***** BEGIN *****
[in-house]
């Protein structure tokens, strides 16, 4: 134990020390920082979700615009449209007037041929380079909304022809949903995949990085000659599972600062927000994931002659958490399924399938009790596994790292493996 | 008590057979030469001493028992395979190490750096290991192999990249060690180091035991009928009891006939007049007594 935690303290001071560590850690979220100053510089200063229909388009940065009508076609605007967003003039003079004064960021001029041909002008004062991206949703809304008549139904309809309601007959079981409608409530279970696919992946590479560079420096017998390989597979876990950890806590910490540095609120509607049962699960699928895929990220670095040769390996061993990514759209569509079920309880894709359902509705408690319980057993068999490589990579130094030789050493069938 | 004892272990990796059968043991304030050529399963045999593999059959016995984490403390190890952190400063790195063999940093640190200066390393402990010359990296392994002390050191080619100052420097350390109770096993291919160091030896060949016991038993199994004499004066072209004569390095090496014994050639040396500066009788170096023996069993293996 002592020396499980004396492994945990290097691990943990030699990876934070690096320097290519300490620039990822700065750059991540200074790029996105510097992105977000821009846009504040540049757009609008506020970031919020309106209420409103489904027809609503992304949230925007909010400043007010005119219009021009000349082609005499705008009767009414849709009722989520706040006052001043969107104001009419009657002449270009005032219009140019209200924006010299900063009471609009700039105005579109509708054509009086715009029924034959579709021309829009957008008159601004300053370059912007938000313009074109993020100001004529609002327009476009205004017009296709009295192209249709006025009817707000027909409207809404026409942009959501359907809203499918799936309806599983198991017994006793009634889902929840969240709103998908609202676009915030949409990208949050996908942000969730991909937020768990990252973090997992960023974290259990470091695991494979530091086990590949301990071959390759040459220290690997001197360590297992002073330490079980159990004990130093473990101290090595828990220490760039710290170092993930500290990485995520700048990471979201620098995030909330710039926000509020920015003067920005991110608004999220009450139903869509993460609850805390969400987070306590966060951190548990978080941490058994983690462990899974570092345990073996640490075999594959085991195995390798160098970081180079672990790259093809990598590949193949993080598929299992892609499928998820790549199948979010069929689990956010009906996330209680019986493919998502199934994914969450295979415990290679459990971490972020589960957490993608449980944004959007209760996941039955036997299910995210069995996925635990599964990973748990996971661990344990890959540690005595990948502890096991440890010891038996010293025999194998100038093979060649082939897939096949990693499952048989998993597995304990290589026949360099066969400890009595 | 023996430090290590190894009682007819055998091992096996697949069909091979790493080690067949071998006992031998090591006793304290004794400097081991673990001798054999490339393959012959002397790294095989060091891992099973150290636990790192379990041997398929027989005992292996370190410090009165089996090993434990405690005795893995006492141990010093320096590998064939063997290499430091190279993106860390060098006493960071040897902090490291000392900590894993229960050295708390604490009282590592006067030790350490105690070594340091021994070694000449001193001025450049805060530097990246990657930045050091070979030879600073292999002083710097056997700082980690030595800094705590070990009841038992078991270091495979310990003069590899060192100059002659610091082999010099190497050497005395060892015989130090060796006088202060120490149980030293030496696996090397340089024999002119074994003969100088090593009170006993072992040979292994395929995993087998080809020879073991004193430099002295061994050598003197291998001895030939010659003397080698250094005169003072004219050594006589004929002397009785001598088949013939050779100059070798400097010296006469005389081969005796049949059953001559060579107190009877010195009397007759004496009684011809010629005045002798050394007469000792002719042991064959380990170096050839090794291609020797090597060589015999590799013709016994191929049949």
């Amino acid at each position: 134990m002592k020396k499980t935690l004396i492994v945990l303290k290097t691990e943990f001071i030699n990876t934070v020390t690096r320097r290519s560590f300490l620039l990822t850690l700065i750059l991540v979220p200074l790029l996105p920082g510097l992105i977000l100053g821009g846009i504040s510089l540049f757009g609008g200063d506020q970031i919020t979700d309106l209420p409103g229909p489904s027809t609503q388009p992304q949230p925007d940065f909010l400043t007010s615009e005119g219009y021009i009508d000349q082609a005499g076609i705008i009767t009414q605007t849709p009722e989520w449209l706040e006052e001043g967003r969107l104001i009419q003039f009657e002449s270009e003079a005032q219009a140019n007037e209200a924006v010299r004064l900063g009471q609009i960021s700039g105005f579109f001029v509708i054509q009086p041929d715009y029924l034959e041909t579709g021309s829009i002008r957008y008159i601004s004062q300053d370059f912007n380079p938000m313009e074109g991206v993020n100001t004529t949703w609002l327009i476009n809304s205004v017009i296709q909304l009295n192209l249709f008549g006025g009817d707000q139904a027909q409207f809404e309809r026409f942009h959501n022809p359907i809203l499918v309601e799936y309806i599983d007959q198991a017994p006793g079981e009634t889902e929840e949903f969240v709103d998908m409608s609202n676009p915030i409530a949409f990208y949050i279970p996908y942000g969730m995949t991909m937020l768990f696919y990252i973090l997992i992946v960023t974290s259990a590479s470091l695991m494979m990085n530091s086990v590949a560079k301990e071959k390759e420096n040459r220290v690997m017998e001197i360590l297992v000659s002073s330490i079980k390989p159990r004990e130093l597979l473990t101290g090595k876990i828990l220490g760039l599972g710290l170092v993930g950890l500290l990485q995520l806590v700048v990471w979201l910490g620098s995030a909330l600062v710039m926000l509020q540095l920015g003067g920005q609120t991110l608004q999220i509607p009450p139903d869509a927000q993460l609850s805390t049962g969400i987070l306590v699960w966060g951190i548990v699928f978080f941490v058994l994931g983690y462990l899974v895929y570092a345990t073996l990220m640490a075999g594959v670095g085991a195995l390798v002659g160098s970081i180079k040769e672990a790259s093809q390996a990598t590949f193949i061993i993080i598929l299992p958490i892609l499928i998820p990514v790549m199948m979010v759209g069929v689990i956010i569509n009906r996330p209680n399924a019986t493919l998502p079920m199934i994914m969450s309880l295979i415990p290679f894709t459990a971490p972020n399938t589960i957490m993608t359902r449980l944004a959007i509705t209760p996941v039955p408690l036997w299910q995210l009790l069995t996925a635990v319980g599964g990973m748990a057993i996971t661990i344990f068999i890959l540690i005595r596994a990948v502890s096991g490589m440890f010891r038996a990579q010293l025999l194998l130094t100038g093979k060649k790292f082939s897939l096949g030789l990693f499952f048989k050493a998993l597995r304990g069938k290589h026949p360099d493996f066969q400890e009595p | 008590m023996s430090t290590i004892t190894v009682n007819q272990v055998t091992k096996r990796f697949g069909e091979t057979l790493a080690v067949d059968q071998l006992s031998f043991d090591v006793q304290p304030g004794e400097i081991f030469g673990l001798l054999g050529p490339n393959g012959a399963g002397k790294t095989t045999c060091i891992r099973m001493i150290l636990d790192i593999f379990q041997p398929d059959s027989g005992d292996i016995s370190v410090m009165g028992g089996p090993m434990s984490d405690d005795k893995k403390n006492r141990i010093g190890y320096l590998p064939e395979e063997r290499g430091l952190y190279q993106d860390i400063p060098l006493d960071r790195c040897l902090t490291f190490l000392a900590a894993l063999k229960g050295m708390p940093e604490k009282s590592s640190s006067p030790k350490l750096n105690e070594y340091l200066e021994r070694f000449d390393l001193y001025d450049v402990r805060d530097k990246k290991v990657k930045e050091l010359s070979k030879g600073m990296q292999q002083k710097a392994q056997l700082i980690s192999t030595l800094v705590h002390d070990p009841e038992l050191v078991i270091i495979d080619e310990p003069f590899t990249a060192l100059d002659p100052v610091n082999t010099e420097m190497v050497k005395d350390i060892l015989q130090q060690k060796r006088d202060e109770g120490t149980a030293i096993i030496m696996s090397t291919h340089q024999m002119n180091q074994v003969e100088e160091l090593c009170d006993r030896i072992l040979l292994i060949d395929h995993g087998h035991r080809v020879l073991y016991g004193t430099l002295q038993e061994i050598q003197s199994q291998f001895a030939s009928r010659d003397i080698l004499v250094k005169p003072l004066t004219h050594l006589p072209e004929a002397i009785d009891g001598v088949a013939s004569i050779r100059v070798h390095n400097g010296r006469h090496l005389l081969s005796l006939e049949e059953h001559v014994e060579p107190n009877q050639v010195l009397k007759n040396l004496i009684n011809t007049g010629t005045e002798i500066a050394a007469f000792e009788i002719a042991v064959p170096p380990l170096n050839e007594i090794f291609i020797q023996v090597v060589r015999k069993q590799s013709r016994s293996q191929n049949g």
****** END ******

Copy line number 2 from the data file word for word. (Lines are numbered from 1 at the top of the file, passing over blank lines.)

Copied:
């Protein structure tokens, strides 16, 4: 134990020390920082979700615009449209007037041929380079909304022809949903995949990085000659599972600062927000994931002659958490399924399938009790596994790292493996 | 008590057979030469001493028992395979190490750096290991192999990249060690180091035991009928009891006939007049007594 935690303290001071560590850690979220100053510089200063229909388009940065009508076609605007967003003039003079004064960021001029041909002008004062991206949703809304008549139904309809309601007959079981409608409530279970696919992946590479560079420096017998390989597979876990950890806590910490540095609120509607049962699960699928895929990220670095040769390996061993990514759209569509079920309880894709359902509705408690319980057993068999490589990579130094030789050493069938 | 004892272990990796059968043991304030050529399963045999593999059959016995984490403390190890952190400063790195063999940093640190200066390393402990010359990296392994002390050191080619100052420097350390109770096993291919160091030896060949016991038993199994004499004066072209004569390095090496014994050639040396500066009788170096023996069993293996 002592020396499980004396492994945990290097691990943990030699990876934070690096320097290519300490620039990822700065750059991540200074790029996105510097992105977000821009846009504040540049757009609008506020970031919020309106209420409103489904027809609503992304949230925007909010400043007010005119219009021009000349082609005499705008009767009414849709009722989520706040006052001043969107104001009419009657002449270009005032219009140019209200924006010299900063009471609009700039105005579109509708054509009086715009029924034959579709021309829009957008008159601004300053370059912007938000313009074109993020100001004529609002327009476009205004017009296709009295192209249709006025009817707000027909409207809404026409942009959501359907809203499918799936309806599983198991017994006793009634889902929840969240709103998908609202676009915030949409990208949050996908942000969730991909937020768990990252973090997992960023974290259990470091695991494979530091086990590949301990071959390759040459220290690997001197360590297992002073330490079980159990004990130093473990101290090595828990220490760039710290170092993930500290990485995520700048990471979201620098995030909330710039926000509020920015003067920005991110608004999220009450139903869509993460609850805390969400987070306590966060951190548990978080941490058994983690462990899974570092345990073996640490075999594959085991195995390798160098970081180079672990790259093809990598590949193949993080598929299992892609499928998820790549199948979010069929689990956010009906996330209680019986493919998502199934994914969450295979415990290679459990971490972020589960957490993608449980944004959007209760996941039955036997299910995210069995996925635990599964990973748990996971661990344990890959540690005595990948502890096991440890010891038996010293025999194998100038093979060649082939897939096949990693499952048989998993597995304990290589026949360099066969400890009595 | 023996430090290590190894009682007819055998091992096996697949069909091979790493080690067949071998006992031998090591006793304290004794400097081991673990001798054999490339393959012959002397790294095989060091891992099973150290636990790192379990041997398929027989005992292996370190410090009165089996090993434990405690005795893995006492141990010093320096590998064939063997290499430091190279993106860390060098006493960071040897902090490291000392900590894993229960050295708390604490009282590592006067030790350490105690070594340091021994070694000449001193001025450049805060530097990246990657930045050091070979030879600073292999002083710097056997700082980690030595800094705590070990009841038992078991270091495979310990003069590899060192100059002659610091082999010099190497050497005395060892015989130090060796006088202060120490149980030293030496696996090397340089024999002119074994003969100088090593009170006993072992040979292994395929995993087998080809020879073991004193430099002295061994050598003197291998001895030939010659003397080698250094005169003072004219050594006589004929002397009785001598088949013939050779100059070798400097010296006469005389081969005796049949059953001559060579107190009877010195009397007759004496009684011809010629005045002798050394007469000792002719042991064959380990170096050839090794291609020797090597060589015999590799013709016994191929049949």